Bearing in mind the principle of midah k'neged midah, what we have at Pergamos, is severe doctrinal error being committed by specific individuals within the congregation. Yeshua threatens to "correct" these individuals (only) with the "doctrine" (Torah) of His mouth. Balaam's power also stemmed from his mouth:
- R. Jose quoted the verse: "Eat thou not the bread of him that hath an evil eye" (Prov. XXIII, 6). This, he said, is Balaam who blessed Israel. "Neither desire thou his dainties": this was Balak, whose burnt offerings were not accepted by the Almighty. When Balak observed that Sihon and Og had been killed and their land taken away, he foresaw in his wisdom that he and five princes of Midian and his people would fall by the hand of Israel, and not knowing what to make of it he approached Balaam, whose power was in his mouth, just as the power of Israel was in its mouth. Balaam was even more anxious to attack them than Balak. The knowledge which he acquired was at night time, because the lower crowns and the asses are at large only in the first watch of the night. Therefore he had an ass to attract the asses to her in the early part of the night. It is true that it says, "Elohim came to Balaam in the night", but we have explained this to refer to the Chieftain appointed over them. It was on this account that Balaam said to the princes of Balak, "Tarry here this night". Balaam went to his she-ass and performed his rites and uttered his spells, and the ass then told him and he did the requisite act for that spirit to rest upon him. Then someone came and told him things through the agency of the ass. It may be asked, if he told him in one night, "Thou shalt not go with them", why did he try a second time? The fact is that these powers are subject to a higher control, and we have learnt, "In the way in which a man desires to go he is led". At first he was told, "Thou shalt not go with them". When God saw that he was bent on going, He said to him, "Arise, go with them, only the thing that I tell thee", etc. 17 To him who is overcoming, I will give to him to eat from the hidden manna, and will give to him a white stone, and upon the stone a new name written, that no one knew except him who is receiving it.
The "hidden manna" is an ancient promise to those who will one day enter the Kingdom.
The Zohar makes a connection between the heavenly manna and Tipheret, which as we have seen may be linked to Yeshua. Those gathering the manna are said to have praised the "Holy Name," which is associated with Tipheret:
Soncino Zohar, Shemoth, Section 2, Page 62b - Said R. Simeon: Observe that before the Holy One gave Israel the Torah He tried them to see who would be a son of faith and who would not be. How did He try them? By the manna. All those who were found to be sons of faith were signed with the sign of the crown of Grace by the Holy One Himself; and from those who were not found to be thus, this supernal crown was withheld. It has been said at that hour Israel was perfected below according to her prototype above, for it is written, and they came to Elim, where were twelve wells of water and threescore and ten palm trees (Ex. xv, 27). Now the Holy Tree [Tr. note: Tifereth.] spreads to twelve boundaries on the four quarters of the earth, and to seventy branches closely intertwined, so that what was above should have here its counterpart below. At that hour holy dew dropped down from the Hidden Most Ancient One and filled the head of the Lesser Countenance, the place which is called Heaven. From this dew of the supernal holy light the manna descended, and in so doing dispersed itself into flakes and became solidified as thin as the hoar frost on the ground (Ex. XVI, 14). And all the sons of the Faith went out, gathered it, and praised the Holy Name for it. The manna diffused the scents of all the spices of the Garden of Eden, through which it had passed in descending. Each one found in the manna the taste he most desired; and as he ate he blessed the Supernal Holy King for His goodness, and was himself blessed with understanding of the Supernal Wisdom. Therefore that generation was called the generation of knowledge. These were the sons of Faith, and to them was given the privilege of contemplating and comprehending the holy Torah. But of those who were not truly faithful it is written, and the people roamed about (shatu) and gathered (the manna) (Num. XI, 8). The word shatu (roamed about) indicates that these people allowed stupidity (shatuta) to enter into them, because they were not sons of Faith.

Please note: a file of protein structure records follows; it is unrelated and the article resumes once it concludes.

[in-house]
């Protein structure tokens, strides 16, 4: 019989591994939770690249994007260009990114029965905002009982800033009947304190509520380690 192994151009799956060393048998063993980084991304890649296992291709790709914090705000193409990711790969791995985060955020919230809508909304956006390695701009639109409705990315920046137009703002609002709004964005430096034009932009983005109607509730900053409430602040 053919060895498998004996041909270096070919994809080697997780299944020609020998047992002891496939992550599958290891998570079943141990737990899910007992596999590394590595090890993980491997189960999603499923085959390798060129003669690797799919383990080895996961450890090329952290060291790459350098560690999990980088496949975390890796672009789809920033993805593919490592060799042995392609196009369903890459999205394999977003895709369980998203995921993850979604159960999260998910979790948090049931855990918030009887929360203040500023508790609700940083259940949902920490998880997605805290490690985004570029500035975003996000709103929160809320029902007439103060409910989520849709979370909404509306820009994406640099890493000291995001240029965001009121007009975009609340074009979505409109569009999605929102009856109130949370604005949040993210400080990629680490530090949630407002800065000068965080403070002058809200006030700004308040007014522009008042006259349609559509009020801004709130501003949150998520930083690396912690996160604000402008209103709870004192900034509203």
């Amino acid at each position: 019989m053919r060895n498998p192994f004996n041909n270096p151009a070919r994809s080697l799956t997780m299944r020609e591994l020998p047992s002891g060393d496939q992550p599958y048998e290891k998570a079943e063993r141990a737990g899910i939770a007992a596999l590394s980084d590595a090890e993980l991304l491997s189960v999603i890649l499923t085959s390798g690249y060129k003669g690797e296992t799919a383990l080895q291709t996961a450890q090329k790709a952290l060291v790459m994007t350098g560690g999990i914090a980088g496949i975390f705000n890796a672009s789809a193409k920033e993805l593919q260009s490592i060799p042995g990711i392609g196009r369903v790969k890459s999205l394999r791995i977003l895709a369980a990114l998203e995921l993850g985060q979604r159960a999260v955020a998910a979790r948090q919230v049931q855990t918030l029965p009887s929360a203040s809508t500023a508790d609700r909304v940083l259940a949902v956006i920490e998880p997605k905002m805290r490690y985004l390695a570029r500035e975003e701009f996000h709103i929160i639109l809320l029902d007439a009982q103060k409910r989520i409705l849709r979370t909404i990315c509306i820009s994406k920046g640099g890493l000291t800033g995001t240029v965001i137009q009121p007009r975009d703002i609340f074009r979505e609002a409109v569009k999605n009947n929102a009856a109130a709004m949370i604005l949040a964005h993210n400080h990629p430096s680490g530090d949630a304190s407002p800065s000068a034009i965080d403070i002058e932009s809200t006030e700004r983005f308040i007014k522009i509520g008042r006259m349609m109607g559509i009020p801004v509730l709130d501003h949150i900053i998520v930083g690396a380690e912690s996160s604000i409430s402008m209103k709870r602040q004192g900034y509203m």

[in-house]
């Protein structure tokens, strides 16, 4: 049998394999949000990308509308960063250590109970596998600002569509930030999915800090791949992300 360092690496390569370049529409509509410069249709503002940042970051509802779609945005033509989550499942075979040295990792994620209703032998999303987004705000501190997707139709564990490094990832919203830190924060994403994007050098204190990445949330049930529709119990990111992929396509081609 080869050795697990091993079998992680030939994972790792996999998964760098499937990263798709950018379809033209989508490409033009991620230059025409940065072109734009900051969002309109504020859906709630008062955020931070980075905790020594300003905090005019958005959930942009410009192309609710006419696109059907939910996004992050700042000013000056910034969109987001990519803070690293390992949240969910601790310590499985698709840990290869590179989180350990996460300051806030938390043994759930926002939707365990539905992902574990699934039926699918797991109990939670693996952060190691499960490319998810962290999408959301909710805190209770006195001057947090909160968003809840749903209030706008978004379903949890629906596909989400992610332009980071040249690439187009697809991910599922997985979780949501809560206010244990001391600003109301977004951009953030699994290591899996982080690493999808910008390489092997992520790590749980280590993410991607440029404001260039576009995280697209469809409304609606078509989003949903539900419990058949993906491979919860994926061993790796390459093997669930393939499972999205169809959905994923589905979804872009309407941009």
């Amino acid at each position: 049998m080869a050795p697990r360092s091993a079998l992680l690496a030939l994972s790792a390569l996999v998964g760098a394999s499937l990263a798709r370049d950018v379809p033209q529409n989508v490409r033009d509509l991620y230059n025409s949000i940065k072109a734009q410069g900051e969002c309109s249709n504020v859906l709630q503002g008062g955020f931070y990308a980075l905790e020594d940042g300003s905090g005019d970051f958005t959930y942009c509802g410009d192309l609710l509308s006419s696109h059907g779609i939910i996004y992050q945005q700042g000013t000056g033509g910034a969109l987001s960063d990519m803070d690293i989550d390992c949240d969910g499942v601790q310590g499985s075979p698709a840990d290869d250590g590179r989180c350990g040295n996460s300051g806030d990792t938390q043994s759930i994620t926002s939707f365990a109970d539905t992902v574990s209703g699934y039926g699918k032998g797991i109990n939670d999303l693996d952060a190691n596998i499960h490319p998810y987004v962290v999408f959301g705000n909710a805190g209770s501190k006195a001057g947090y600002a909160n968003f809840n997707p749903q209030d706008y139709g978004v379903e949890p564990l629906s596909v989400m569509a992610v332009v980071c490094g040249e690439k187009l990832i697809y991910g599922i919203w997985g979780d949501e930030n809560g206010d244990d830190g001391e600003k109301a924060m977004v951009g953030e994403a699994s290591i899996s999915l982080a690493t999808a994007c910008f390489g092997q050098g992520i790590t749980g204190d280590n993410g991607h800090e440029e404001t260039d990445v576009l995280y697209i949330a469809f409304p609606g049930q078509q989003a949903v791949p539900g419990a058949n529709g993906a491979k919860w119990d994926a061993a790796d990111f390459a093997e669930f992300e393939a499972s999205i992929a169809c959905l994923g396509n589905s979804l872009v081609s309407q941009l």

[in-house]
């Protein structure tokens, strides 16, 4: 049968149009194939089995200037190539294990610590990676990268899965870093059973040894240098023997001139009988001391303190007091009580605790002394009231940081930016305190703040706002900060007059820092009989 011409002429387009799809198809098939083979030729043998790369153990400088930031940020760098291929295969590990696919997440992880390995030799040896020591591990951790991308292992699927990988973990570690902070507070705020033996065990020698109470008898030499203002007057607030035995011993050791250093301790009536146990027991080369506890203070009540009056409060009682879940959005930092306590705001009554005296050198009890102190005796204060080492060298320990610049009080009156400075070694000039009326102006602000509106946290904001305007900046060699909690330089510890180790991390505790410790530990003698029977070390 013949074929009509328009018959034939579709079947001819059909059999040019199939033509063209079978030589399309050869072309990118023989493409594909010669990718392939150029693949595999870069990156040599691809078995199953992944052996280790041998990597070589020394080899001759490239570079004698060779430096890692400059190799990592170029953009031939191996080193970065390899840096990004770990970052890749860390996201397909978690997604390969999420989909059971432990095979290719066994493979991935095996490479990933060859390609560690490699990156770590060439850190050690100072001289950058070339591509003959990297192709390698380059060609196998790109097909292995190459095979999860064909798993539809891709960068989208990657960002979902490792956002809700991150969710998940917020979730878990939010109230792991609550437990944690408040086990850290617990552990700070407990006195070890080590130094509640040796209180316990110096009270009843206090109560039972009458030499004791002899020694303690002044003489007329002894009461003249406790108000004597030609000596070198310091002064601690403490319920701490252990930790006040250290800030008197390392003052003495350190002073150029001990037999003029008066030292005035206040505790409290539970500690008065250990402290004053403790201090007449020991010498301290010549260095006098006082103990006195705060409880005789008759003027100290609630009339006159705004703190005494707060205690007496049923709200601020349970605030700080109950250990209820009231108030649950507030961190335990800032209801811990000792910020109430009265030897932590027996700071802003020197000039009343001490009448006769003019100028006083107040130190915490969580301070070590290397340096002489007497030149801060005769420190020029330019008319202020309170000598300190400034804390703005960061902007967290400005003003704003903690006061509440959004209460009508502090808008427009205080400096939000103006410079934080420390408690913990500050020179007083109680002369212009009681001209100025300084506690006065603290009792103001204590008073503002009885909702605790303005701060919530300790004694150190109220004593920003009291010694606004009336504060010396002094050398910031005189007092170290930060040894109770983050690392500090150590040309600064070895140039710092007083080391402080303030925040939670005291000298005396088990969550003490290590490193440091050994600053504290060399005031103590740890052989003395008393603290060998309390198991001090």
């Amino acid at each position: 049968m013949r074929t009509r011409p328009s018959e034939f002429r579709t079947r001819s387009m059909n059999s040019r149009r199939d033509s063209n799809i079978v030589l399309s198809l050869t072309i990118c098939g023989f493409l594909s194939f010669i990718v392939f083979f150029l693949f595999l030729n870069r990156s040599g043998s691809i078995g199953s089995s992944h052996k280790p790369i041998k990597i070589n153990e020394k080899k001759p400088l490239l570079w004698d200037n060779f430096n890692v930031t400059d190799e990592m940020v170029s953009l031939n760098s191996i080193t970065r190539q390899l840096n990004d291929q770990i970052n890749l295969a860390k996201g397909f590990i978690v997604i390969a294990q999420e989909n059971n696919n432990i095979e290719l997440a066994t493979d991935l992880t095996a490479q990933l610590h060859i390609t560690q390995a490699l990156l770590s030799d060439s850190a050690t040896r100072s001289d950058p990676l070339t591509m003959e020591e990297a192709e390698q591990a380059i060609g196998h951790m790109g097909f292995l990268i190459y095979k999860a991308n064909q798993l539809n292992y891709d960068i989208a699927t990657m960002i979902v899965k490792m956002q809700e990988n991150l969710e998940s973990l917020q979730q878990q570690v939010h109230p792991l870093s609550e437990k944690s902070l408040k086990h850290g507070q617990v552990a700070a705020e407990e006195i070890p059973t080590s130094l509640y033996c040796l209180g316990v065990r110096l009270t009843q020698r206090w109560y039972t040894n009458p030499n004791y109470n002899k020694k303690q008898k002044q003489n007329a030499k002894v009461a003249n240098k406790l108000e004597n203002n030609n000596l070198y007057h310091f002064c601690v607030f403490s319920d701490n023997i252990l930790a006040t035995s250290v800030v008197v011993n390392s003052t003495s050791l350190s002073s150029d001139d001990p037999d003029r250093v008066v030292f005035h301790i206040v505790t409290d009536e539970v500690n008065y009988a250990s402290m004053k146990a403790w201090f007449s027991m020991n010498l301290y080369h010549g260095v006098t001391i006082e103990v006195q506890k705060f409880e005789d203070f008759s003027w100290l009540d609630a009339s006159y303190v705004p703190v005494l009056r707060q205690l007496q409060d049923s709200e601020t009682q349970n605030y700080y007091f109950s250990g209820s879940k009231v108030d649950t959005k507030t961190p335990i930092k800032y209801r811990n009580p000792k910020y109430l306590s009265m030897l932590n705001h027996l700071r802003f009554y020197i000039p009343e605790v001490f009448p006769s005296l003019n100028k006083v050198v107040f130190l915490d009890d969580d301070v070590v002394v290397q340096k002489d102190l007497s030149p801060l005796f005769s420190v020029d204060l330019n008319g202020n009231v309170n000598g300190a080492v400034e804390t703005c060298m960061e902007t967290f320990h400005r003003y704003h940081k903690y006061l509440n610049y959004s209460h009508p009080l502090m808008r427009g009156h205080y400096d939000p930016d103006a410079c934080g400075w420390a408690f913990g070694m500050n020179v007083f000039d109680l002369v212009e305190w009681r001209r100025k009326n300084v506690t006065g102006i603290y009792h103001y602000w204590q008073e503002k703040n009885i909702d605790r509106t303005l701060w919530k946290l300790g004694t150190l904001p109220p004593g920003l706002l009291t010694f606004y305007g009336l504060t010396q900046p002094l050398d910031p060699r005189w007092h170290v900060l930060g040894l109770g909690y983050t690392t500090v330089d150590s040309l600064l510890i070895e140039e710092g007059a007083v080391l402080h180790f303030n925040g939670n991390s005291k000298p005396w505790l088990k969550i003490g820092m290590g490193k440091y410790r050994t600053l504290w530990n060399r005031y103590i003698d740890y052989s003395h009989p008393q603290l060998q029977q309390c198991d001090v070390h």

John's gospel has Yeshua associating Himself with the heavenly manna:
The "white stone" of verse 17, is also called the precious stone in Kabbalistic writings and is associated with the Sephirah of Malkut (Kingdom). As Malkut is the "last" Sephirot, it receives and reflects all the previous Sephirot, similar to a diamond reflecting white light as all colors.10